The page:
How 100 Retailers are Leveraging the Power of Personalization: A Q&A with Sailthru’s Robert JonesSep 19, 2017 - by Kristine Lowery
As Sailthru’s Director of Research and Insights, Robert Jones recently oversaw the comprehensive research that went into Sailthru’s first-ever Retail Personalization Index. This massive research project shines a light on the personalization strategies being used by different retailers, highlighting the most creative and effective among them. Here, Jones explains the purpose of the Index, the trends he discovered, and the biggest opportunities in personalization still awaiting digital marketers.
What exactly is the Sailthru Personalization Index?
Robert Jones: Our Personalization Index ranks 100 retail brands according to how well they personalize the customer experience across multiple channels. Personalization isn’t just about customizing the experience on one channel, it’s about personalizing and integrating the customer experience across every channel–site, mobile, email, and traditional and in-store channels.
As brands look for ways to compete with the largest players, such as Amazon, it’s increasingly important that they find ways to provide value outside of price. We believe personalization is one key way brands are going to be able to do that.
How is the Index useful to retailers?
First, it gives retailers a sense of where they stack up against their competitors, both broadly and in specific subcategories.
Second, we hear a lot about Amazon as the brand that’s going to overtake everyone (and they may), but there are a lot of companies doing much more interesting things when it comes to personalization. There are other companies that brands can emulate. The Personalization Index shows brands competing with strategies that go beyond price and distribution channels.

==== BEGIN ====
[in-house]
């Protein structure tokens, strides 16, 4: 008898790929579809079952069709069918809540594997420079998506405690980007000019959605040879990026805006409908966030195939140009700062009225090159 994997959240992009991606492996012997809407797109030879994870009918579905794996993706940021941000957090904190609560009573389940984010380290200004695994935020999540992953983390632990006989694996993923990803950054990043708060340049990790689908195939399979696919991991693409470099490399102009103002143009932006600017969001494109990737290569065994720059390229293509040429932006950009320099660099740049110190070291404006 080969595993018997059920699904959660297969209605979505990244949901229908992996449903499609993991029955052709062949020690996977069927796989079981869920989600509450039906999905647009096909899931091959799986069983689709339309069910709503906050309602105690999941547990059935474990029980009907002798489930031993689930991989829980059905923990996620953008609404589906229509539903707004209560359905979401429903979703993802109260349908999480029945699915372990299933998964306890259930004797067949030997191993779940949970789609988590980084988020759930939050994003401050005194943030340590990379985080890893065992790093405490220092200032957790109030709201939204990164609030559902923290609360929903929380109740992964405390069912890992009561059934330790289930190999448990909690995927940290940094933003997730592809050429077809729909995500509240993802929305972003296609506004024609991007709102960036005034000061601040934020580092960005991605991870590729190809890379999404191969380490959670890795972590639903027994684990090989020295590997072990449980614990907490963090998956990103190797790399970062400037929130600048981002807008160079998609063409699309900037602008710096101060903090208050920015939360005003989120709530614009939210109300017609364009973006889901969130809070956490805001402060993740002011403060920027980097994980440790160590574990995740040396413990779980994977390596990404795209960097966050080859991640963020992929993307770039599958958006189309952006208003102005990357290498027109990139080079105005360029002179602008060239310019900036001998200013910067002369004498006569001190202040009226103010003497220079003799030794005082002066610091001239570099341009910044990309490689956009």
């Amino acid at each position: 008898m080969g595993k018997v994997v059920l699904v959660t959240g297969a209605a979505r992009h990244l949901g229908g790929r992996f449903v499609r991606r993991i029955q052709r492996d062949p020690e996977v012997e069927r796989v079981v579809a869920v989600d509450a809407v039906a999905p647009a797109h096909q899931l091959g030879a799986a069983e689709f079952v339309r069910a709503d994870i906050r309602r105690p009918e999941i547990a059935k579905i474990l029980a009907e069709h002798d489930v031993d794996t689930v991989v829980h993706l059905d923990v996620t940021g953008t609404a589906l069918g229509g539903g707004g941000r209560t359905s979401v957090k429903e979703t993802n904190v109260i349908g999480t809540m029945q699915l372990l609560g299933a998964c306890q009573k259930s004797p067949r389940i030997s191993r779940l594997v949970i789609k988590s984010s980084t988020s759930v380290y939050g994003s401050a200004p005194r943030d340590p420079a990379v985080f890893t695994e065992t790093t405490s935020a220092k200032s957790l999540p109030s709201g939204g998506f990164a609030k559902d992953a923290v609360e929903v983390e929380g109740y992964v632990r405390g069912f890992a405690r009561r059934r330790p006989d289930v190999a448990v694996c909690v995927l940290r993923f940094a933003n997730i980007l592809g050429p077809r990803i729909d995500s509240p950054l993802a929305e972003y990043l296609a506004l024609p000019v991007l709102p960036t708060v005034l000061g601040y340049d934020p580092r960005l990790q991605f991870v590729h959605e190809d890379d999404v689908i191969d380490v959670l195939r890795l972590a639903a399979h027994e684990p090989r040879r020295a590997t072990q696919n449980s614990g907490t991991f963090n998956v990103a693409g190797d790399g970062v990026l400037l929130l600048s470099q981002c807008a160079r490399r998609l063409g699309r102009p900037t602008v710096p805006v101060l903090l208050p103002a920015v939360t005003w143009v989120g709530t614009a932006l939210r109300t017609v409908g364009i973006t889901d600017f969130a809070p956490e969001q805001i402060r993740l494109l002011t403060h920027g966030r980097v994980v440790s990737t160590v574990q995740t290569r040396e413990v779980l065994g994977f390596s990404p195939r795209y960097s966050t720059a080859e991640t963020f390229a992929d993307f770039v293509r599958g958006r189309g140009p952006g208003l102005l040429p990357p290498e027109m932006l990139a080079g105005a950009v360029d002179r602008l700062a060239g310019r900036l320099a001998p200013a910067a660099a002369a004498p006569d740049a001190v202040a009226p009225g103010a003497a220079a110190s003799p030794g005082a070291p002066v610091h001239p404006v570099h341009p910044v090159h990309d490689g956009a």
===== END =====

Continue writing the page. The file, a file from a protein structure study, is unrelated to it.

What did the standout brands do differently from the rest?
There are a lot of things that retailers such as Amazon, Walmart, and Macy’s can do because they’re larger, but there are a lot of things that they won’t do because they don’t scale in a specific way, or because their audiences are very generalized. The biggest opportunity is for other brands to leverage their domain knowledge and their specific knowledge about their customer base to create bespoke experiences that aren’t scalable in the way Amazon or Walmart would need them to be.
Which brands from the Index are standing out with “bespoke experiences” you reference? Why?
Sephora topped our results by doing almost all of the things we were looking for. From their site experience to email to mobile and in-store, they’ve built a digital experience that tailors products and messaging to customers of all experience levels and types. Their mobile app provides the best examples of this, making product recommendations not just based on customer data and preferences, but also allowing customers to “try on” different looks using a video filter tool.
Similarly, JustFab and Rent the Runway both demonstrate a real understanding of their customers and the challenges inherent in clothing shopping, and cater their experiences and messaging to reflect that. The way JustFab recommends products feels like having a digital personal stylist, and RTR’s use of customer photos in reviews–showing dresses on customers with similar body types–is one of the smartest I’ve seen.
Home Depot and Lowe’s are two. They have constructed entirely different experiences for contractors compared to customers. They understand very well how the groups are different.
They also understand that one of the biggest challenges for a customer coming to Home Depot is finding a single two-and-a-quarter-inch bolt. So Home Depot allows you to put that item in your online shopping cart, and then when you open the Home Depot app in a store, the app will help you locate the items in your cart.